A Sweet Tour: Bonhomie Acres Maple Syrup
Recently, ODA’s Division of Food Safety took a tour of Bonhomie Acres Maple Syrup, located in Fredericktown, Ohio. The Brown Family, owner of Bonhomie Acres, has been operating for four generations making high-quality, pure maple products.
Dan Brown was kind enough to show us the ropes of their operation. Our first stop on the tour was an introduction on how to tap sap from a maple tree. Sap can be collected from any native species of maple tree in Ohio; however, sugar and black maples tend to be the first choice for producers.
It may be hard to believe, but little has changed over the years in how maple syrup is produced. Trees are still tapped and clear sap is collected using bags or pails. Many producers, including those with larger operations, now use vacuum systems that suck the sap out of the trees to increase yield. The sap is sent through tubes, which run throughout the sugar bush– Bonhomie Acres uses over 6 miles of tubing on their farm!
Once the sap has been collected, making maple syrup requires boiling off water from the sap until the desired sugar concentration is achieved. This step is accomplished by using an evaporator. Additional water can be removed before boiling through a process known as reverse osmosis.
Sap is boiled to become syrup then the syrup is then filtered to remove any “sugar sand” and the final product is hot packed into containers at 180 degrees Fahrenheit. In addition to our tour, Dr. Gary Graham, State Maple Syrup Specialist for OSU Extension gave an interesting history lesson about maple syrup.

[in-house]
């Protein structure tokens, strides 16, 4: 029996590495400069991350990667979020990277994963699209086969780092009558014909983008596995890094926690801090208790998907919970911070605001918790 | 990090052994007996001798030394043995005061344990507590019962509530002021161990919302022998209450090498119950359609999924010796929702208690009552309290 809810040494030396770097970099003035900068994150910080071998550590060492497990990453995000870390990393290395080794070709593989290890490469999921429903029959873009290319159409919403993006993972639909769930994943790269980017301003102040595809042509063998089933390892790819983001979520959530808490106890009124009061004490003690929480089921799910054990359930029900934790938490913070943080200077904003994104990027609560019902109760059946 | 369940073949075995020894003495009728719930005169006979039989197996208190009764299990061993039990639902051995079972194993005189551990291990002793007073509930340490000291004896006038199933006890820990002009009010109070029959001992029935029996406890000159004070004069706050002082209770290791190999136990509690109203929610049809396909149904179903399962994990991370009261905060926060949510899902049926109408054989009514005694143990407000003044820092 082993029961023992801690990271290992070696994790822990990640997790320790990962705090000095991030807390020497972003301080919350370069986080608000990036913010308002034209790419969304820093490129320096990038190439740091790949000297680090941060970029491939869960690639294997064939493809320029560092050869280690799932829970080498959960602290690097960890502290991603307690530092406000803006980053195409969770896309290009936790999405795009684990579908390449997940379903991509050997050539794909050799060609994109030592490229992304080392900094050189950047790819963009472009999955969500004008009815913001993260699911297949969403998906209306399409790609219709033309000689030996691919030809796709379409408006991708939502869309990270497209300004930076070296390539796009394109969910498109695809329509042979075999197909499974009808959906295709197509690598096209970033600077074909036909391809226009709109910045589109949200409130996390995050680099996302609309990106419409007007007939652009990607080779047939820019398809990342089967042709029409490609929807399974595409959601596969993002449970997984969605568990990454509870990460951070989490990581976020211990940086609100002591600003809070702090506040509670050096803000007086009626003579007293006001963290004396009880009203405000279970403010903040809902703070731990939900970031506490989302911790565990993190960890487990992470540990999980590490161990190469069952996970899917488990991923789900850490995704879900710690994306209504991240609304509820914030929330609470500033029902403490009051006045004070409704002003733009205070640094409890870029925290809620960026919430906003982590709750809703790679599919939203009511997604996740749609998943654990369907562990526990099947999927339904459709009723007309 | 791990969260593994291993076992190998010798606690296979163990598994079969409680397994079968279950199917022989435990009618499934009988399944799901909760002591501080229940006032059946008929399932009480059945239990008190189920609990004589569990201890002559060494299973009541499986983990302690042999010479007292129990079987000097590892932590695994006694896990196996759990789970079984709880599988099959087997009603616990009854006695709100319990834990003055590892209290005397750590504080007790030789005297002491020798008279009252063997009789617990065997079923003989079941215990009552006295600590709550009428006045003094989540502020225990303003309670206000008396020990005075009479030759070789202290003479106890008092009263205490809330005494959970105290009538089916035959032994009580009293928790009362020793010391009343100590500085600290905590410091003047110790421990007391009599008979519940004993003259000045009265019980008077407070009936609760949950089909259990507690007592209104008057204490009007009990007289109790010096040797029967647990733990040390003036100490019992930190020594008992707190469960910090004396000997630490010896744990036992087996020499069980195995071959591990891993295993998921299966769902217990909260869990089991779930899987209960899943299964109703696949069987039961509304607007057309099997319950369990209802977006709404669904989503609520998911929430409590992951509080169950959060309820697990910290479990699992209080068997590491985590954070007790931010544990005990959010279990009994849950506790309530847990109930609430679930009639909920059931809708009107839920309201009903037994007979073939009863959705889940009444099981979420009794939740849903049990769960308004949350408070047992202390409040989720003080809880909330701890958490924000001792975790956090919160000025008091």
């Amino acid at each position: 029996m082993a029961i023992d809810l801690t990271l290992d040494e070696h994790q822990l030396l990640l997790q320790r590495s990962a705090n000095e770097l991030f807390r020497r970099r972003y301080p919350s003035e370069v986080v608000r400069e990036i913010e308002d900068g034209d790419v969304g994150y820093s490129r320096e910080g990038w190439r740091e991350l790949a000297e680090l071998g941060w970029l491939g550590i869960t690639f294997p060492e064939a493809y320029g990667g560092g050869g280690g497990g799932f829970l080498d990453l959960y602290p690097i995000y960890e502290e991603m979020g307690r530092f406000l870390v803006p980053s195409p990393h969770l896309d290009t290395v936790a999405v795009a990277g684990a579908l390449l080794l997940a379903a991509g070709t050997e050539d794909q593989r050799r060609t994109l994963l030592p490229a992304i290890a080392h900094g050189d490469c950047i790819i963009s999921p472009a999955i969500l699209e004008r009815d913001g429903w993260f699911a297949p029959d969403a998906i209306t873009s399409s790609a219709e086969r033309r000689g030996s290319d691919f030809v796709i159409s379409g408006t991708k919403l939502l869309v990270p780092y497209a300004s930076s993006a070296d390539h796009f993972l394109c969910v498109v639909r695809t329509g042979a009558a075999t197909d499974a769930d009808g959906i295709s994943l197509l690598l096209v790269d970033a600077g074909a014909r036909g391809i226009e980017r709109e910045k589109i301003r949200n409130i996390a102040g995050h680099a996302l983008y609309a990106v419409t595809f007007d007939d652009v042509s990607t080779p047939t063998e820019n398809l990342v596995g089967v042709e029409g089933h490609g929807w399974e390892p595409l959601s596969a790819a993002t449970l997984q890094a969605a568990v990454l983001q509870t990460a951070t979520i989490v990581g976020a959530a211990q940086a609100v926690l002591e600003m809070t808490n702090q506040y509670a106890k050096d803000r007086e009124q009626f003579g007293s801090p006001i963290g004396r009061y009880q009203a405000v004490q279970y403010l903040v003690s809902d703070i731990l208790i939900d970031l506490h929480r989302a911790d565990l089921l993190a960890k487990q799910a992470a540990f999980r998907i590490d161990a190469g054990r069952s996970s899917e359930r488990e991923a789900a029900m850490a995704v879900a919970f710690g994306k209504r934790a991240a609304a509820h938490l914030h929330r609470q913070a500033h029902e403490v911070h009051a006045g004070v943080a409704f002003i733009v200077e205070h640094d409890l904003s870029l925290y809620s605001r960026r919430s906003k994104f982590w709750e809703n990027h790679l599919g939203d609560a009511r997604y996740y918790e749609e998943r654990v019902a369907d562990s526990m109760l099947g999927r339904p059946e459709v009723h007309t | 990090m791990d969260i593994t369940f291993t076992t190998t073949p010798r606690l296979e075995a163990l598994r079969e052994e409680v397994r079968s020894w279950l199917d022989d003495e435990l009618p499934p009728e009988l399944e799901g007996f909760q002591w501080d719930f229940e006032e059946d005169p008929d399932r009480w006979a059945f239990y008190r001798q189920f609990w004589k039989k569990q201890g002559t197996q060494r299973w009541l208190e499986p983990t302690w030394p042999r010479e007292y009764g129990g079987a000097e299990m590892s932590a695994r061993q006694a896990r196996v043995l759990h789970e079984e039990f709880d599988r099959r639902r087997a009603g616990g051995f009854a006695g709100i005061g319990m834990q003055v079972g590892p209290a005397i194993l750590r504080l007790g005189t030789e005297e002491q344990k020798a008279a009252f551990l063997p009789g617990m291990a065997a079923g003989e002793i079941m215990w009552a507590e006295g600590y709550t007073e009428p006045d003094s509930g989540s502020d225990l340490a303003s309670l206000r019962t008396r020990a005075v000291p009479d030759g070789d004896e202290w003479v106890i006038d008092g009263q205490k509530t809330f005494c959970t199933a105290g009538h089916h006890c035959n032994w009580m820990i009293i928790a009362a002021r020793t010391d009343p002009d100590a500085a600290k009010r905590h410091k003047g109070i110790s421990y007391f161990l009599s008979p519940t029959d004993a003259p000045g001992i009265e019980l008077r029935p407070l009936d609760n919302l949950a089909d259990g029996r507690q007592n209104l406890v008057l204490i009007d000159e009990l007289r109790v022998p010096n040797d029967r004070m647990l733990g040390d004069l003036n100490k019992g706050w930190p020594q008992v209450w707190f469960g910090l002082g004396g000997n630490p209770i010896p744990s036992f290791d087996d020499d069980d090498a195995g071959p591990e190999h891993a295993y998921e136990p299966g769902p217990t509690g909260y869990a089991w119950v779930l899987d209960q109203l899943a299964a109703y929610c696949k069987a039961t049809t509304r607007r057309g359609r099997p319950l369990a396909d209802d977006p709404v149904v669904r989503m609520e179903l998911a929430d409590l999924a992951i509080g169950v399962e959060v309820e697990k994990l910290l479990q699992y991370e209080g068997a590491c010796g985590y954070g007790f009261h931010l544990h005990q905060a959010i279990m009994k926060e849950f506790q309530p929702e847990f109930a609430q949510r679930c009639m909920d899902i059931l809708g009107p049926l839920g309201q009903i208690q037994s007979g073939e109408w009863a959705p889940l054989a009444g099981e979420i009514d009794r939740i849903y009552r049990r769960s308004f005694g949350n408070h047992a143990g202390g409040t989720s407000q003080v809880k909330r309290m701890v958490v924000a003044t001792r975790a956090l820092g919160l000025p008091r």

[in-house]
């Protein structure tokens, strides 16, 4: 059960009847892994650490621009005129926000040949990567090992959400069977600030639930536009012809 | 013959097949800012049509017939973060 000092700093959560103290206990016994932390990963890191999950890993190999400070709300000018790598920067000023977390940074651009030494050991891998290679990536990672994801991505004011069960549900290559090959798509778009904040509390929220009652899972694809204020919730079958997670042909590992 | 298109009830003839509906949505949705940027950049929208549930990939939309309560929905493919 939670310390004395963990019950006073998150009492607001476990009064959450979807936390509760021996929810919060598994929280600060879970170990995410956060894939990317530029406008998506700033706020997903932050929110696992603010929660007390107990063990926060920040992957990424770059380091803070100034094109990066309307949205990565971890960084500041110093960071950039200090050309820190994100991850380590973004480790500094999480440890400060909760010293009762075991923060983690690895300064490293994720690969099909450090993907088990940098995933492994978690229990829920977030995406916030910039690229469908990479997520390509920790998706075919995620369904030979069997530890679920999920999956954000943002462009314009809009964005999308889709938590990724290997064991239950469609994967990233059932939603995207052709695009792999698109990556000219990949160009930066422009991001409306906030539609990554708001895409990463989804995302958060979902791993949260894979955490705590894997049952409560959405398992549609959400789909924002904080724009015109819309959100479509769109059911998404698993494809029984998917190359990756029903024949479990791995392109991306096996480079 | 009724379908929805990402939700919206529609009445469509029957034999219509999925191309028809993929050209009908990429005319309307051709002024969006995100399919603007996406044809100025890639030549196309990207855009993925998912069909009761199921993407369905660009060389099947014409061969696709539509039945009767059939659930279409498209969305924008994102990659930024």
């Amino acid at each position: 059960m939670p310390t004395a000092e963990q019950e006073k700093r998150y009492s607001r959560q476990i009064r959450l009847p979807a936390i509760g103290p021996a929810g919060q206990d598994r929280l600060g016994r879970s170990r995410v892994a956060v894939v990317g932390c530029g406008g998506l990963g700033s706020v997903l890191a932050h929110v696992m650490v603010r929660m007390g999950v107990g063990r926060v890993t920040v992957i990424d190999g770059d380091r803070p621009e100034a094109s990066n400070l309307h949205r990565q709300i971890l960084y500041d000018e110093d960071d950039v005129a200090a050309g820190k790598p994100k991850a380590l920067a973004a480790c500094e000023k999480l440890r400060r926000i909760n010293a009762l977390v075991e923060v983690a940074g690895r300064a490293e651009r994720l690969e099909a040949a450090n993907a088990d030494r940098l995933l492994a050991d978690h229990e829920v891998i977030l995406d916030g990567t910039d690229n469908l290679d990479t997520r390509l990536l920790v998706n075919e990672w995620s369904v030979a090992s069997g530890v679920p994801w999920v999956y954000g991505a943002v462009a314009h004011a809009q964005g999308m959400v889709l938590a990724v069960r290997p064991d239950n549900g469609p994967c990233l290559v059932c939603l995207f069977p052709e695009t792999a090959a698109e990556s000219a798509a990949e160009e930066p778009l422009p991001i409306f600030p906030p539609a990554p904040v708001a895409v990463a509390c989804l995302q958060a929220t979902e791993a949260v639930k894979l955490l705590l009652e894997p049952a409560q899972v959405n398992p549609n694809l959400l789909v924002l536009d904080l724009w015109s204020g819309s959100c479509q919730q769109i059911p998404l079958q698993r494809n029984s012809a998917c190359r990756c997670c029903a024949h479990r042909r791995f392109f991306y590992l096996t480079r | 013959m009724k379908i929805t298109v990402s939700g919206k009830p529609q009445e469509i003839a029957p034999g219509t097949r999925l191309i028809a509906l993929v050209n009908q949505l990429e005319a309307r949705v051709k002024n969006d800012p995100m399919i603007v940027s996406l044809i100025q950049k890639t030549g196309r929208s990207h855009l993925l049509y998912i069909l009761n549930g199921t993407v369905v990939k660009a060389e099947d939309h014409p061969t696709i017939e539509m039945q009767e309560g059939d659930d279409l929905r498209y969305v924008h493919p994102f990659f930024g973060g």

According to Dr. Graham, Native Americans are widely recognized as the first to discover the sap from broken maple trees, it was originally boiled down in hollowed out logs by placing hot rocks into the sugary solution.
When the first Agriculture Census came out in 1840, Ohio was the number one maple producer in the country and the state kept that ranking as top producer until the early 1900’s.
North America is the only place in the world that maple syrup is produced. In the U.S. there are 12 maple producing states and, in recent years, Ohio has been ranked 4th or 5th in maple production consistently.
Maple producers add 5-6 million dollars to Ohio’s economy yearly, helping to make food and agriculture Ohio’s top industry.
Here are some additional Ohio Maple Facts:
- About 40 gallons of sap are needed to produce a gallon of pure maple syrup
- Ohio produces 100,000 gallons annually
- Ohio is home to 900 maple producers
- 70% of maple syrup is sold “farm gate” meaning directly to consumers.